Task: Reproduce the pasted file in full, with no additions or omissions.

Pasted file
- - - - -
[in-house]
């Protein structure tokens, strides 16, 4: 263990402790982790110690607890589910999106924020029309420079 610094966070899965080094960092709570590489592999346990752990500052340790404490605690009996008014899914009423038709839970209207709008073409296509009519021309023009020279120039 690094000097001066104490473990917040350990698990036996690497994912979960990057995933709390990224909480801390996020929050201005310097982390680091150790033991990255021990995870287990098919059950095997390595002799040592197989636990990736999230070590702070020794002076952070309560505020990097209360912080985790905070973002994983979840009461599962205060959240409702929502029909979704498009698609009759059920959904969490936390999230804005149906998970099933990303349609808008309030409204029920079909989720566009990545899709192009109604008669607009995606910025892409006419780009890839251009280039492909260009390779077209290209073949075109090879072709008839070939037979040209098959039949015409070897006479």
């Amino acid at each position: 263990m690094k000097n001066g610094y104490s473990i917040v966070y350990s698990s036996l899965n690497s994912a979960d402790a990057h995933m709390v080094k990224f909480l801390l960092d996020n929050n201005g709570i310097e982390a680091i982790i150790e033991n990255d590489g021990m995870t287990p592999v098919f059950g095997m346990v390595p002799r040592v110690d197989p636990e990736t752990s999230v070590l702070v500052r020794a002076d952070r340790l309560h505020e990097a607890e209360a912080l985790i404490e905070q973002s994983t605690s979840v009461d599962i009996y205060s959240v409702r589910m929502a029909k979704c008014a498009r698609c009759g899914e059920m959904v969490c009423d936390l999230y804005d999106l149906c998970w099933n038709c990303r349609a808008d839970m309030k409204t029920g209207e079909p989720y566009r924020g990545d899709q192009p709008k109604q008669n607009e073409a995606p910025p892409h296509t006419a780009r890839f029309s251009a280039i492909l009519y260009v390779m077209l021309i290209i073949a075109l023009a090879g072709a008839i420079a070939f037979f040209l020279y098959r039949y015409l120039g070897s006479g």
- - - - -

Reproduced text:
[in-house]
């Protein structure tokens, strides 16, 4: 263990402790982790110690607890589910999106924020029309420079 610094966070899965080094960092709570590489592999346990752990500052340790404490605690009996008014899914009423038709839970209207709008073409296509009519021309023009020279120039 690094000097001066104490473990917040350990698990036996690497994912979960990057995933709390990224909480801390996020929050201005310097982390680091150790033991990255021990995870287990098919059950095997390595002799040592197989636990990736999230070590702070020794002076952070309560505020990097209360912080985790905070973002994983979840009461599962205060959240409702929502029909979704498009698609009759059920959904969490936390999230804005149906998970099933990303349609808008309030409204029920079909989720566009990545899709192009109604008669607009995606910025892409006419780009890839251009280039492909260009390779077209290209073949075109090879072709008839070939037979040209098959039949015409070897006479």
């Amino acid at each position: 263990m690094k000097n001066g610094y104490s473990i917040v966070y350990s698990s036996l899965n690497s994912a979960d402790a990057h995933m709390v080094k990224f909480l801390l960092d996020n929050n201005g709570i310097e982390a680091i982790i150790e033991n990255d590489g021990m995870t287990p592999v098919f059950g095997m346990v390595p002799r040592v110690d197989p636990e990736t752990s999230v070590l702070v500052r020794a002076d952070r340790l309560h505020e990097a607890e209360a912080l985790i404490e905070q973002s994983t605690s979840v009461d599962i009996y205060s959240v409702r589910m929502a029909k979704c008014a498009r698609c009759g899914e059920m959904v969490c009423d936390l999230y804005d999106l149906c998970w099933n038709c990303r349609a808008d839970m309030k409204t029920g209207e079909p989720y566009r924020g990545d899709q192009p709008k109604q008669n607009e073409a995606p910025p892409h296509t006419a780009r890839f029309s251009a280039i492909l009519y260009v390779m077209l021309i290209i073949a075109l023009a090879g072709a008839i420079a070939f037979f040209l020279y098959r039949y015409l120039g070897s006479g």